Pitch and Tempo issue on recording changes mid recording

Hi Guys,

New to the forum and I’m a bit of a novice with software so please be patient!

I record a podcast and twice now Audacity mid recording has changed the pitch and tempo of my recording so that it sounds like a chipmunk.

The first time was a pain and I assumed I had hit a hot key on the keyboard (ultimately I reduced the tempo by about 59% and the pitch by 22% and it allowed us to hear what the audio actually was. Unfortunately there was a significant amount of static on the recording which meant that I had to re-record that part of the podcast (tried using noise reduction but still wouldn’t allow the audio to be usable.)

The same thing has happened again (Static present, tempo increased, pitch too high) but the last hour of the file now sounds as though it’s underwater and has a significant echo on it (after reducing the tempo and pitch.)

Can anyone give me advice as to what the issue is to prevent it happening again and can anyone advise on how to fix the audio to be usable or at least to hear what was said so I can re-record?

Many thanks all.

Audacity Software version 2.3.3
Mic Beecaster
Windows Surface Pro

You’re probably getting [u]dropouts[/u]. If there are lots of little missing parts in the recording it will play back faster and you’ll get glitches noise.

There are some troubleshooting hits [u]here[/u].

It can be complicated but it’s related to multitasking interrupting the audio. It’s best if you don’t run other applications while recording and you can try to minimize any background operations. Your operating system is ALWAYS multi-tasking even if you are running only one application and there are recording & playback buffers (like storage tanks) that try to keep the audio flowing smoothly in & out when everything is working “nicely”.

Appreciate it. I’ll need to have a look at what’s running in the background as it’s only happened twice out of over a dozen recordings with the laptop running the same programmes in the background.

Any thoughts on how to bring the file back to how it should sound?

Any thoughts on how to bring the file back to how it should sound?

No. The missing bits were never recorded. If you have a few glitches sometimes they can be “repaired” but you’ve got a pretty-bad problem. :frowning:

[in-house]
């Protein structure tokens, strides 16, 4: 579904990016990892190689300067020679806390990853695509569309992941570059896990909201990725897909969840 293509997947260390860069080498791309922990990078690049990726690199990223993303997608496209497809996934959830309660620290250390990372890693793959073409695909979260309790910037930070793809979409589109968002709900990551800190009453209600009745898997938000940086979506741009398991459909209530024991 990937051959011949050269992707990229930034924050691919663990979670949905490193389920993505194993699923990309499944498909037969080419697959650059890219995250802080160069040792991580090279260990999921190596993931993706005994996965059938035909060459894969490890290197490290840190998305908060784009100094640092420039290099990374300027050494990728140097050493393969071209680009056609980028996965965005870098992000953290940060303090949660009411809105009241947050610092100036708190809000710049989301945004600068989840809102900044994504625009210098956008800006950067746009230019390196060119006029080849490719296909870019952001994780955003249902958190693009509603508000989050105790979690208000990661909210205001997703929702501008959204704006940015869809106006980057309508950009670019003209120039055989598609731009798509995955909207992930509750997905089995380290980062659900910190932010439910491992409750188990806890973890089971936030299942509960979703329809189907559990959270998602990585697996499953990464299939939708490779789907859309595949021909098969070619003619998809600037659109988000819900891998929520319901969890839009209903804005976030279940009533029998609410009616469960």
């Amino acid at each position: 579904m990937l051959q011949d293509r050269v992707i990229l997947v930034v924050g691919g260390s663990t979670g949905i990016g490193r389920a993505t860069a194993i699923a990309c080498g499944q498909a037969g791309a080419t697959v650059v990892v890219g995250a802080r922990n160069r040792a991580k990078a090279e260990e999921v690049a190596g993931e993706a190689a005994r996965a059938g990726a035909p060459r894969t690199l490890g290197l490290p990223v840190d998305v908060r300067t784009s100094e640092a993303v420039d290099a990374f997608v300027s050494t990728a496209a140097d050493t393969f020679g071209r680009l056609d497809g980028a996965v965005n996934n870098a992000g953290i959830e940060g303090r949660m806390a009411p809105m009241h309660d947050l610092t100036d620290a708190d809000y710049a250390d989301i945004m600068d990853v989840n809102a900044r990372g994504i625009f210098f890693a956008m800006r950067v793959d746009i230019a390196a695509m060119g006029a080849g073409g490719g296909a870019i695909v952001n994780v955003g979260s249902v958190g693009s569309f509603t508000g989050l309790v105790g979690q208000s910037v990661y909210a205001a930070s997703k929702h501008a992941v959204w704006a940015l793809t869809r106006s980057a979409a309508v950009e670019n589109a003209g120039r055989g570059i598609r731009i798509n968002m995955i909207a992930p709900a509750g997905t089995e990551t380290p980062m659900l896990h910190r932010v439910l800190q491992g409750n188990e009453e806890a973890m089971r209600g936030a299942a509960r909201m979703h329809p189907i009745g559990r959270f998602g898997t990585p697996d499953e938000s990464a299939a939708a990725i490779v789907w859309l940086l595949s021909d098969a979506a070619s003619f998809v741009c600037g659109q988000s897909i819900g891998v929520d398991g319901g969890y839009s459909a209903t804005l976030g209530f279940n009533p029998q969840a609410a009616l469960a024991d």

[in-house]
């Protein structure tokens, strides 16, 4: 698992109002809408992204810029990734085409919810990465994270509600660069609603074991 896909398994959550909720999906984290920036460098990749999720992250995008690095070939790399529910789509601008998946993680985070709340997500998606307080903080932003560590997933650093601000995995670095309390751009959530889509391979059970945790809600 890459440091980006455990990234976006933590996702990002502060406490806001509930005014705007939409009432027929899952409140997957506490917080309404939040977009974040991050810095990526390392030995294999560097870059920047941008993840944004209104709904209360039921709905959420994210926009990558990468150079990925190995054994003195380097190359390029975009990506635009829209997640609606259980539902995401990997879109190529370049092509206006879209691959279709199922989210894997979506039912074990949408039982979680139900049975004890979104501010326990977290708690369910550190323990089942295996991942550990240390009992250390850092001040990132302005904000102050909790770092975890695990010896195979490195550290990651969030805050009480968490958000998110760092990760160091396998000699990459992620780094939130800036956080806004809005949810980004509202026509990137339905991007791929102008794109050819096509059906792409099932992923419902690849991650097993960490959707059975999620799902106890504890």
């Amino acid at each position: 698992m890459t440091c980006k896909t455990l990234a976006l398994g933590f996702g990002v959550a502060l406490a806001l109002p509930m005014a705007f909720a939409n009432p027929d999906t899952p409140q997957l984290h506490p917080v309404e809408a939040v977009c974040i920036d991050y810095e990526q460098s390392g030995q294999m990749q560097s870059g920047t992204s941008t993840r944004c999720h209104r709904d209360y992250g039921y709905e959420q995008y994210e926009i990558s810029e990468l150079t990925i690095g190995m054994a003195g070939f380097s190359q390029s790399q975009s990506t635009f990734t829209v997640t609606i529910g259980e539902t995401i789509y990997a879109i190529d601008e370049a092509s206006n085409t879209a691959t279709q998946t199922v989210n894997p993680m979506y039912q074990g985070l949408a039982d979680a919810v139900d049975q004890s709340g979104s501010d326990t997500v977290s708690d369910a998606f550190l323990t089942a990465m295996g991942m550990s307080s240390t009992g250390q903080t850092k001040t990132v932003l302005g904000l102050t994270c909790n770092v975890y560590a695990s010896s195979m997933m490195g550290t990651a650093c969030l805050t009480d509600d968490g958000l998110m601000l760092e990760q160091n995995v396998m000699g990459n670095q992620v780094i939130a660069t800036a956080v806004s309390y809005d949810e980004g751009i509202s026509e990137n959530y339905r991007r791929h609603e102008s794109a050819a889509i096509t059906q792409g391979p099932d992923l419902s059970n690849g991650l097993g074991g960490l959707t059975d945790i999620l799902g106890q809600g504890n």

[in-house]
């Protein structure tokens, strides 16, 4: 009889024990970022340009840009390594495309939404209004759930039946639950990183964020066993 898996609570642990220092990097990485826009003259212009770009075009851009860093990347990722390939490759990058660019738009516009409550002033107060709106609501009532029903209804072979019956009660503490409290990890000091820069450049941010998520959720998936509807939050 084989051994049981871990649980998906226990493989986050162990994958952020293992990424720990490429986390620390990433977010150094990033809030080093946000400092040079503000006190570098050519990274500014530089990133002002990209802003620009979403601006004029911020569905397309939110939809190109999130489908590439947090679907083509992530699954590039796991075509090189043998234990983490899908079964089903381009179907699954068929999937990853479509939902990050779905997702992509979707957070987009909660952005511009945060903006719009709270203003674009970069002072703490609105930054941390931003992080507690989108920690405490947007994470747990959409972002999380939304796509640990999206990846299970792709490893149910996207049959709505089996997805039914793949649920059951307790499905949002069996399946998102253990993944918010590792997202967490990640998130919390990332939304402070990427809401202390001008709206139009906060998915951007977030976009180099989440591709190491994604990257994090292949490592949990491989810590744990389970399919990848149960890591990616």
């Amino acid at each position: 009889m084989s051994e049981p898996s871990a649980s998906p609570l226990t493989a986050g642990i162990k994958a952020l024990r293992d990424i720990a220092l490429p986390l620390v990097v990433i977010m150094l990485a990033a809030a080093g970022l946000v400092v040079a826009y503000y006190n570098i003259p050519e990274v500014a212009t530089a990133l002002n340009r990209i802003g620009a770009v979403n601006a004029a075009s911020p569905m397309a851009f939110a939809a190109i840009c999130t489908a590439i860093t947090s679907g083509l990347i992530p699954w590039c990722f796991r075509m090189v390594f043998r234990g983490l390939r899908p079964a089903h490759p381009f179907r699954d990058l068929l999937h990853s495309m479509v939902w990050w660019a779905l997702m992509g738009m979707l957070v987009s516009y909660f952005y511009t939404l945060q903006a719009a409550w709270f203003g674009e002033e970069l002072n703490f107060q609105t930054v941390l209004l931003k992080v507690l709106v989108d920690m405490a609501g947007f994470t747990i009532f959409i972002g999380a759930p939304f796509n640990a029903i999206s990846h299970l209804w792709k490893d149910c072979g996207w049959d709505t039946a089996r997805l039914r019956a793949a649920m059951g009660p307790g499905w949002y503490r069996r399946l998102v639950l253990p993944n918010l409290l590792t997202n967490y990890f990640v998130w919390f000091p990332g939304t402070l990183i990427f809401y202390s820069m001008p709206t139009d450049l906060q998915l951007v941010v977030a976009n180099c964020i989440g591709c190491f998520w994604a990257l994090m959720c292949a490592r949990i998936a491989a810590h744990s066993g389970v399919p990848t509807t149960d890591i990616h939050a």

The fact is, most recording problems can’t be fixed, especially not the bad problems…

The whole recording is there, (turns out instead of amending tempo and pitch I can change the speed which does both.) It now just has a lot of low static in the recording, I’ve tried to use a silent part of the recording and noise reduction but it’s still present.

The whole recording is there,

Little bits of the waves missing. You can stretch-out the waves to get the timing & pitch back (approximately) but wherever there is a missing piece you get a glitch (discontinuity) and distortion/noise.

it’s only happened twice out of over a dozen recordings with the laptop running the same programmes in the background.

Aren’t erratic problems just the most fun?

It’s not just programs running in the background. It’s the new Supervisory Programs that may, at any time decide they need sound services more than you do. This is a problem with Skype, Zoom, and other chat programs. They take over the computer when they’re running in order to work right. There is no option and sometimes they leave little bits of themselves running even after they close.

I can make this worse. Since you’re on Windows, it’s possible you’re not the only user on your machine. Is your virus protection up to date? When was the last time you did that deep virus check that runs all night?


Apologies I see what you mean now. Appreciate the help. I think going forward it’s probably easiest to run an absolute minimum amount on the computer and use a secondary computer for other things we use during the podcast like Chrome searches.

Oh the randomness is the killer when you try to think of everything logically! I fairly routinely scan the laptop as a whole and make a point of keeping most things up to date in the world of the OS and VP, although I suppose you can never be overly secure!

For people who do not have a second computer, sometimes a stand-alone recorder such as an H4n can be an attractive solution.

if I change to - default sample format from 32 bit float to 24 bit would it help?
I am recording guitar on a droom groove and it’s off tune and also to slow when guitar recorded.

No. 16-bits is generally better than human hearing. If you are recording from analog/hardware you are limited to the resolution of your analog-to-digital converter.

And by default, Audacity automatically converts everything to 32-bit float when you record. …Same when you open a file, by default Audacity will convert to 32-bit float for editing-processing.

Being off-tune and too slow probably means there’s a sample rate mismatch somewhere. For example, if you’re recording at 48 kHz but Audacity thinks it’s 44.1 kHz (both are very common sample rates), it’ll play back slightly slow and almost 1.5 semitones low which definitely will sound flat.